The Empire State Senate approved the bill shortly thereafter, and the New York Governor Kathy Hochul was expected to sign it. Luckily, this legislation would not go into effect until 2027. However, this still makes New York the first state to take such broad action against treated seed.
As a result of these legal/legislative challenges to seed treatments, ag retailers are already worried for their future business in this area. In fact, according to a poll of CropLife® magazine readers, 73% believe the Center for Food Safety and the Pesticide Action Network North America lawsuit has the potential to have a “major negative impact” on the treated seed segment of the ag business going forward. More significantly, 92% of respondents fear other states will follow New York’s example and begin regulating seed treatment more than they have in the past. Given these facts, this fear is justified. According to Kevin “K.J.” Johnson, President of the Illinois Fertilizer & Chemical Association, his state association has been fighting against neonic legislation in the Illinois state General Assembly for more than 10 years now. Fortunately, this fight hasn’t gone very beyond the discussion phase.
“So far, no neonic legislation has ever moved or received a hearing in Springfield, IL,” says Johnson.
Of course, according to ASTA’s Miller, the really sad part about all these legal/legislative questions regarding seed treatment regulations is that the sector is already regulated on the federal level. Indeed, on the ASTA website, the organization lists seven examples of this fact.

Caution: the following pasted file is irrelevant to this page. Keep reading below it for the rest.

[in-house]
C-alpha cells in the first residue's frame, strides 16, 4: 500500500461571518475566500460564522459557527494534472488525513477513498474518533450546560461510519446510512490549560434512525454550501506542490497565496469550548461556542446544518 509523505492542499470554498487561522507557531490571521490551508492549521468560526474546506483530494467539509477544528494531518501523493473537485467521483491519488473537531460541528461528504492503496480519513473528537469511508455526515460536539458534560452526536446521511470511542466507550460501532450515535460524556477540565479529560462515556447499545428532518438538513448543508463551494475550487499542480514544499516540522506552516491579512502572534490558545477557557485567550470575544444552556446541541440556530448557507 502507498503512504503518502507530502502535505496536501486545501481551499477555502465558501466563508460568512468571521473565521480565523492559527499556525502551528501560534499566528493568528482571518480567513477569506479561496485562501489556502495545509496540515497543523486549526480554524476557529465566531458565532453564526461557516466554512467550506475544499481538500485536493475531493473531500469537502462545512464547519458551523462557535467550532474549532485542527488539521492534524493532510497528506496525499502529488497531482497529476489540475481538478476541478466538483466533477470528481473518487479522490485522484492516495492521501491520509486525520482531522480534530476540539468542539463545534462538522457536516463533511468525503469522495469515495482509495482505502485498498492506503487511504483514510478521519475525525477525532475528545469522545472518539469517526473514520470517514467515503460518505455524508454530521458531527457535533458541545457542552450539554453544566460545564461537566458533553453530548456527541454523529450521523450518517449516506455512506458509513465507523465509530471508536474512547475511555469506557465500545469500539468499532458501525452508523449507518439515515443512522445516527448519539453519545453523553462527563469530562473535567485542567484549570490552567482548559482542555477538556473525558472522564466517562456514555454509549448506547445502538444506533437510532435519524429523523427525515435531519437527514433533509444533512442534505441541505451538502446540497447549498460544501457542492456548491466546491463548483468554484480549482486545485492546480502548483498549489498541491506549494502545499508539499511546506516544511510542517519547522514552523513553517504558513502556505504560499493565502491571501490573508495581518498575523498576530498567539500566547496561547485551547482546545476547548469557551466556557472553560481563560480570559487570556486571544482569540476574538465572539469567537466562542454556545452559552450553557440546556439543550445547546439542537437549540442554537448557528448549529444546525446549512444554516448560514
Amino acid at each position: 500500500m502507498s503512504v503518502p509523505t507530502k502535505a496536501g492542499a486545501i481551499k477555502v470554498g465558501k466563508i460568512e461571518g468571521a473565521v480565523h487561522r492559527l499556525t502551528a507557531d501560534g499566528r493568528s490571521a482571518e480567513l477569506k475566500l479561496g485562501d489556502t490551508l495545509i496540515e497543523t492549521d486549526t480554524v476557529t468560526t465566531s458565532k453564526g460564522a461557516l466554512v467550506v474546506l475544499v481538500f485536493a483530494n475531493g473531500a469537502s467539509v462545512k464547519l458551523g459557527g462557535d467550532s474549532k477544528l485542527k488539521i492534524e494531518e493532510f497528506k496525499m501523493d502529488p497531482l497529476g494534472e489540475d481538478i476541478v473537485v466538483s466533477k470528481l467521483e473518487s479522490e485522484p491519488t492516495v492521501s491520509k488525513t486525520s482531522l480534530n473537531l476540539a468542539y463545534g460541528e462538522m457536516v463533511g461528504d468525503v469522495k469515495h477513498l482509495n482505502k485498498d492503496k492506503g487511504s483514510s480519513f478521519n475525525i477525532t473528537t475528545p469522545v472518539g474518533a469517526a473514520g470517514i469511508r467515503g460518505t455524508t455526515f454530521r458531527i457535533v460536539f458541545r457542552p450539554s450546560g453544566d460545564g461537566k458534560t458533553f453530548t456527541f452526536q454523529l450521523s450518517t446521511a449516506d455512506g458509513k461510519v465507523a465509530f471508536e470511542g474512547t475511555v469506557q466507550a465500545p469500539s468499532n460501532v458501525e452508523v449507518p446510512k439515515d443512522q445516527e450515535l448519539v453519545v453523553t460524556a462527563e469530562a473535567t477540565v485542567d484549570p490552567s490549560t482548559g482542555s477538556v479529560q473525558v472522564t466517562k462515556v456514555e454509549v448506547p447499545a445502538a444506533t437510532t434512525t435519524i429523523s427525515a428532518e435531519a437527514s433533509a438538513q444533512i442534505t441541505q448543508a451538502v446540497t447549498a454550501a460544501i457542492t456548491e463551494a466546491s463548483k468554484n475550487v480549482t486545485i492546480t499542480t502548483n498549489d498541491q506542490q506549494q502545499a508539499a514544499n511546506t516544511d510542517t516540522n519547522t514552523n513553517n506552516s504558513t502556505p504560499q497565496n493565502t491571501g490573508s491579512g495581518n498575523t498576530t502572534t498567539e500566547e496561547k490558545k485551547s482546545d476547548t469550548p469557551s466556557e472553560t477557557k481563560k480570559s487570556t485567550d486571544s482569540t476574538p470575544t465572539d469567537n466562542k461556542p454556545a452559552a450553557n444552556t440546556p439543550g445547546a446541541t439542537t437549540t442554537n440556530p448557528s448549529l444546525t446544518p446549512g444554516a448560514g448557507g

- Seed treatment products are highly regulated, as are sprayed and soil-applied pesticides. They undergo thorough evaluation by the U.S. EPA, and applicable state agencies, prior to commercialization and periodically thereafter. Only after a seed treatment product is approved by the relevant federal and state agencies can the product be used in accordance with its EPA-approved label.
- Application of seed treatment products to seed must be performed strictly according to instructions on the pesticide label, approved by EPA.
- Labels for commercial seed treatment products carry language that must be placed on the tags of treated seed packages regarding permitted and prohibited practices.
- EPA assesses any potential risks for use of seed treatment products from applying the product and planting the seed (i.e., environmental fate, ecotoxicology, and operator exposures) to the consumption of the harvested commodity by the consumer. EPA’s associated science-based evaluation also considers the application rates, analysis of the quantity “planted per day,” typical seeding/planting rates per acre, etc.
- All pesticides are subject to periodic review to ensure that, as the science advances and/or policies and pesticide use practices change over time, all registered products continue to meet the statutory standard
of “no unreasonable adverse effects” on health, safety, or the environment.
- Under EPA regulations, 40 CFR §152.25(a), the seeds treated with pesticides are considered “treated articles” if, and only if: a. The article contains or is treated with a pesticide; and b. The pesticide is intended to protect the article itself; and c. The pesticide itself is registered for this use by EPA without this “TAE” designation by EPA for seed, there would be costly duplication of regulatory effort without any additional
benefit to health, safety, or the environment, given EPA’s thorough review of the product’s use as a seed treatment.
- The Federal Seed Act regulates the labeling, sale, and movement of seed in the U.S., and seed companies must abide by its provisions. The tag on a package of treated seed must include identification of what the seed has been treated with, guidance for safe handling, and other applicable labeling requirements.
For now, the industry will have to keep a close eye on what happens next for seed treatments in the nation’s courtrooms and state capitals. However, according to AFS’ Larson, seed treatments will remain an important part of the agricultural mix no matter what.
“Yes, I anticipate seed treatment staying a major growth area over the coming years,” he said. “It has become common practice for growers, and they are looking for innovation in this department.”